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Astr110 Photography Projects, Spring 2010

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Owl Nebula , Michael Shade

Owl Nebula

Messier Object 97, or the Owl Nebula as it is less formally known, is a Planetary Nebula that is situated in the constellation Ursa Major. Planetary Nebulae are created by stars that have ejected large amounts of gas after having depleted most of their nuclear fuel. The expanding shell of gas, which experiences a phase of hyper-excitation as a result of the extreme heat of the core of the star, is visible in the light emitted by the star. Such nebulae come and go quite quickly compared to the lifespans of other kinds of nebulae. The Owl Nebula was discovered by French astronomer and physicist, Pierre Méchain, in 1781. Other astronomers throughout history have marveled at the Owl Nebula. Lord Rosse noted that, "From the observation of the 20-foot telescope, it appears that the profundity of this object is beyond the gauging power of that instrument," and Sir John Herschel referred to it as "a very remarkable object."

It is obvious how the nebula came to be called by its informal name. Of course, the fact that the nebula seems to resemble and owl's head is a mere coincidence. At 2.6 thousand light years away, it appears to every earth-bound astronomer to resemble that shape, but it may very well resemble an entirely different shape from a distance light years away from earth. The un-romantic truth of the matter is that the gas that expands from the depleted star is billowing out randomly. In a short time (on a cosmic scale, that is), this nebula will resemble something entirely different, and eventually will disappear. Right now, the Owl Nebula's angular size is 2.72 (calculated in arcseconds). Its linear size is 2.05 light years.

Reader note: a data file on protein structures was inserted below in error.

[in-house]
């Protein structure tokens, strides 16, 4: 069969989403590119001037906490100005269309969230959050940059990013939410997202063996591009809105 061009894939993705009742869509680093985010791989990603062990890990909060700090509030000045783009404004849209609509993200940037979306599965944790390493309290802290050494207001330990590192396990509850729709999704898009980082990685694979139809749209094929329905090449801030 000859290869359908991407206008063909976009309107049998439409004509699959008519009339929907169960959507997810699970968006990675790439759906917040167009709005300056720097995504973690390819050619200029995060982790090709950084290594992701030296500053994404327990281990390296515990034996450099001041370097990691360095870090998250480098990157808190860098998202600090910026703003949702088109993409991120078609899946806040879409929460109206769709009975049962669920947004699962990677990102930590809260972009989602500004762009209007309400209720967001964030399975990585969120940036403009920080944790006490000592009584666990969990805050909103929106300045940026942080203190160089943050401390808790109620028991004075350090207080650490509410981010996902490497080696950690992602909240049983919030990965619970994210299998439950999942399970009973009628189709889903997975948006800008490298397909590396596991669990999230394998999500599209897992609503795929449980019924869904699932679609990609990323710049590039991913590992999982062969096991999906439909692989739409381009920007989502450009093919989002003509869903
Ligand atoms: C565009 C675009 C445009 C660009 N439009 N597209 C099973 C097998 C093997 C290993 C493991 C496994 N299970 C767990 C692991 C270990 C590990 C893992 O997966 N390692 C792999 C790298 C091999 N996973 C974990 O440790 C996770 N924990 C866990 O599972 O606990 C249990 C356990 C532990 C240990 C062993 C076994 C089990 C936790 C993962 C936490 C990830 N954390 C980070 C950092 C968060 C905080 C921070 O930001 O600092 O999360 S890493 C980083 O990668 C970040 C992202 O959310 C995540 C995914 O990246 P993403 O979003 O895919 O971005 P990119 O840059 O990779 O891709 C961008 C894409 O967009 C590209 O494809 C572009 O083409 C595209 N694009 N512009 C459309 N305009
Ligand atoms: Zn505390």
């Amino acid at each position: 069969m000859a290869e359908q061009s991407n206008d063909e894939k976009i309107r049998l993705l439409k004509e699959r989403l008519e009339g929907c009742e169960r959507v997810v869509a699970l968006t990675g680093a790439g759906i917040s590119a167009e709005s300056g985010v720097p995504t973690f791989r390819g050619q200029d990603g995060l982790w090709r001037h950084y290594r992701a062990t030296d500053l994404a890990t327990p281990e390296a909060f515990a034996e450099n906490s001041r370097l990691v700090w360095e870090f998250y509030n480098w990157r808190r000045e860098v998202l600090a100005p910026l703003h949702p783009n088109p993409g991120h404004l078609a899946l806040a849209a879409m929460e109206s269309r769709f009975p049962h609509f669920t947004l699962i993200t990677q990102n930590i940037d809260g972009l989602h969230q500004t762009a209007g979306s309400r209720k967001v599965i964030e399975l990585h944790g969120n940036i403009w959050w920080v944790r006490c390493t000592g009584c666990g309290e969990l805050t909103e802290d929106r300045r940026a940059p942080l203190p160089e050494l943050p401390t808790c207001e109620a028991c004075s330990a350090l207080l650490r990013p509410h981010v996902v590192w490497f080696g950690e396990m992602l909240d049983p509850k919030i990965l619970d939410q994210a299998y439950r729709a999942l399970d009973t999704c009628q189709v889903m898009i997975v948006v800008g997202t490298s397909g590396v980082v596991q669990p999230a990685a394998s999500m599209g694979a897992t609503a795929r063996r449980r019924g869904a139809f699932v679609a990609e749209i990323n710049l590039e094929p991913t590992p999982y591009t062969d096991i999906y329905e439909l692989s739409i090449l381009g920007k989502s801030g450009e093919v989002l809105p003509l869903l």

References:

"Owl Nebula." Students for the Exploration and Development of Space. <http://www.seds.org/messier/m/m097.html>

"Nebulae." Students for the Exploration and Development of Space. <http://www.seds.org/messier/nebula.html>

"Pierre François André Méchain (August 16, 1744 - September 20, 1804)." Students for the Exploration and Development of Space. <http://www.seds.org/messier/xtra/history/pmechain.html>

"Observations and Descriptions." Students for the Exploration and Development of Space. <http://www.seds.org/messier/Mdes/dm097.html>

Right Ascension (J2000) 11:14:48
Declination (J2000) +55:01:00
Filters used blue(B), green(V), red(R), and clear(C)
Exposure time per filter 300 seconds in BVRC (one exposure per filter
Date observed March 2, 2010 (BVRC)
Time observed

04:04:23 AM UTC (12:04:23 PM EDT)